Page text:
Friday, May 25 , 2018, 11:38 pm | Fair 62º


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County Supervisors Uphold Denial of Transfer Agreement for Naples Development

The board cites a lack of information about Standard Portfolios, questioning the company's ability to bring the Gaviota Coast project to fruition

Developer Matt Osgood, front right, sits next to attorney Stanley Lamport, who is representing Standard Portfolio Asset Management. The company asked that the Naples property be transferred to them on Tuesday, but the Santa Barbara County supervisors said they didn’t have enough information to make a decision.
Developer Matt Osgood, front right, sits next to attorney Stanley Lamport, who is representing Standard Portfolio Asset Management. The company asked that the Naples property be transferred to them on Tuesday, but the Santa Barbara County supervisors said they didn’t have enough information to make a decision. (Lara Cooper / Noozhawk photo)

Tuesday represented another setback for the beleaguered developers of the Naples project, as the Santa Barbara County supervisors stated flatly that they needed more information before they could approve a transfer agreement to the company that bought the property on the Gaviota Coast.

The item passed 3-1, with Supervisor Peter Adam dissenting and Supervisor Steve Lavagnino absent.

The controversial plans for the homes are slated for the Naples area, which sits two miles west of Goleta and consists of 71 lots on more than 1,000 acres.

In 2008, supervisors gave approval for the development, but that approval was challenged by environmental and preservation groups who questioned the certification of the project's environmental documents. In 2009, the supervisors rescinded the development agreement for the coastal portion of the project, but the development agreement for the inland portion of the property above Highway 101 remains effective.

The project's developer, Matt Osgood, was foreclosed upon in 2010 and the property was sold to Standard Portfolios.  

Osgood had asked that the county accept the property's transfer of ownership to the company be approved, but county staff denied the request, and on Tuesday supervisors upheld that denial.

They argued that little information on Arcadia-based Standard Portfolios could be found, and that they had serious questions about whether the company had the chops to bring the project to fruition.

There to make the case for the company was attorney Stanley Lamport, who argued that the company had $2 million set aside for developer obligations, almost seven times the required amount. He also said that $100,000 for creek restoration in areas around Dos Pueblos Creek has already been paid.

Hand-drawn signs protesting the Naples development sit outside the board meeting Tuesday. (Lara Cooper / Noozhawk photo)

The company manages $288 million in assets, but supervisors lamented that they had not been given more than a few numbers making up a scattershot balance sheet.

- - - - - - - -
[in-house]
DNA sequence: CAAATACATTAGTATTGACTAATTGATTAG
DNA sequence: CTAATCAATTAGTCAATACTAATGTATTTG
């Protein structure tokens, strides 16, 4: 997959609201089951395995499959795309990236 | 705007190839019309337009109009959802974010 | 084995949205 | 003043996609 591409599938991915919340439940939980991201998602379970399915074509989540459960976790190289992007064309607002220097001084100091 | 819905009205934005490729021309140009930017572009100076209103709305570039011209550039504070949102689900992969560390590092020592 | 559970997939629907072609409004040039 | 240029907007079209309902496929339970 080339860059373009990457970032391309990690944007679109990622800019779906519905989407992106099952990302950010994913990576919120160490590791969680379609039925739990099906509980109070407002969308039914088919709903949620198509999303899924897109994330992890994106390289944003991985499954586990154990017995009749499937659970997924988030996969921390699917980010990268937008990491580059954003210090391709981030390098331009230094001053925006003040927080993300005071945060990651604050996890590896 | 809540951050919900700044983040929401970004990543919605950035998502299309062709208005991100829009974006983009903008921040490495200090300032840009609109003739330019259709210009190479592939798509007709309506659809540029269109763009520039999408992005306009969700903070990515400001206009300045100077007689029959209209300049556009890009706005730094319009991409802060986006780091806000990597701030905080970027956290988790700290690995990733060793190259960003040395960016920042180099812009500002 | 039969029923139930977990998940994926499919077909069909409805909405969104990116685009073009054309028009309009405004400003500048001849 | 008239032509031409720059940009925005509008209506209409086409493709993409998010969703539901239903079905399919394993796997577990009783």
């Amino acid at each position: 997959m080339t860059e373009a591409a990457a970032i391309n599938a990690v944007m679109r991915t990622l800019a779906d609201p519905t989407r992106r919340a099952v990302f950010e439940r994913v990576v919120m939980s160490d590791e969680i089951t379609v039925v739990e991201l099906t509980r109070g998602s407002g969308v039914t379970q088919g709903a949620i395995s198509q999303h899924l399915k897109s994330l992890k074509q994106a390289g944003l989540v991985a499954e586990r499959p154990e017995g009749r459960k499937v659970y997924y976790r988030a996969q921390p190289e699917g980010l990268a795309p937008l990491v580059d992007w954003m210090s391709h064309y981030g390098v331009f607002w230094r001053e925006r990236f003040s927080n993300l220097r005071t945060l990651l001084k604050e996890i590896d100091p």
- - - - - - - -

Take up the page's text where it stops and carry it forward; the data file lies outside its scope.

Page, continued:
About 30 speakers also took to the microphone, almost all of them imploring the supervisors to deny the appeal, citing Osgood's reputation and failed previous deal and the company's obscure financials.

The Naples project also brought out vocal opponents to any kind of development on the Gaviota Coast.

"The coast there is precious," said Eric Singer, a farmer at adjacent Dos Pueblos Ranch. "It would be a travesty to subdivide this historic tract and turn it into 1,000 mansions."

Singer also raised a point that many others did — that much had changed since the 2008 agreement was made, including the state's debilitating drought, which leaves unanswered questions about where water for new development would even come from.

Supervisor Doreen Farr, whose district includes Naples, said she wasn't able to find out a lot of information about the company and called it "disappointing" that they did not provide more financial documentation. Information she could find said the organization was a management company, but Farr said she couldn't find information about how experienced they were with coastal development.

Supervisor Peter Adam was the lone holdout on the vote.

"If we never let anyone develop in the coastal zone, we're not going to be able to get anyone with experience," he said. "Nothing will ever be enough."

Supervisor Salud Carbajal was more dubious of the company. 

"If you look under the dictionary of enigma, you will find Standard Portfolios," he said. "We can't even corroborate the $2 million."

"We need better documentation going forward," Supervisor Janet Wolf agreed.

Noozhawk staff writer Lara Cooper can be reached at .(JavaScript must be enabled to view this email address). Follow Noozhawk on Twitter: @noozhawk, @NoozhawkNews and @NoozhawkBiz. Connect with Noozhawk on Facebook.

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